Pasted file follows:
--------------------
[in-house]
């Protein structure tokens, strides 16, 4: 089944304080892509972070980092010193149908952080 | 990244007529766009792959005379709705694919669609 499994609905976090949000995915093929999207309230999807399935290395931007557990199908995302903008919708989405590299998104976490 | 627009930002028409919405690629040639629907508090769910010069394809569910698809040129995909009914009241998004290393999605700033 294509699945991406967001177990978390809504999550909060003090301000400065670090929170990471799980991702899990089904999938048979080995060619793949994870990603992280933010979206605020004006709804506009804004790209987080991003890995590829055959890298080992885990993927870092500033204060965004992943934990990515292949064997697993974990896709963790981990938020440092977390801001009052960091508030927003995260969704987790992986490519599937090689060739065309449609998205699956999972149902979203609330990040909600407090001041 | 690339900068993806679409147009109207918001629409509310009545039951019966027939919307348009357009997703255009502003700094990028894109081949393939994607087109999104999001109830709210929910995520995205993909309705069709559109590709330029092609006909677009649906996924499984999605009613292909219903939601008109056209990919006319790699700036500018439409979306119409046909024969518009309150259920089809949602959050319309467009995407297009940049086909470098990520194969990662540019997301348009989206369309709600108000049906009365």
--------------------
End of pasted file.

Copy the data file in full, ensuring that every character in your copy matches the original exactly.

[in-house]
């Protein structure tokens, strides 16, 4: 089944304080892509972070980092010193149908952080 | 990244007529766009792959005379709705694919669609 499994609905976090949000995915093929999207309230999807399935290395931007557990199908995302903008919708989405590299998104976490 | 627009930002028409919405690629040639629907508090769910010069394809569910698809040129995909009914009241998004290393999605700033 294509699945991406967001177990978390809504999550909060003090301000400065670090929170990471799980991702899990089904999938048979080995060619793949994870990603992280933010979206605020004006709804506009804004790209987080991003890995590829055959890298080992885990993927870092500033204060965004992943934990990515292949064997697993974990896709963790981990938020440092977390801001009052960091508030927003995260969704987790992986490519599937090689060739065309449609998205699956999972149902979203609330990040909600407090001041 | 690339900068993806679409147009109207918001629409509310009545039951019966027939919307348009357009997703255009502003700094990028894109081949393939994607087109999104999001109830709210929910995520995205993909309705069709559109590709330029092609006909677009649906996924499984999605009613292909219903939601008109056209990919006319790699700036500018439409979306119409046909024969518009309150259920089809949602959050319309467009995407297009940049086909470098990520194969990662540019997301348009989206369309709600108000049906009365």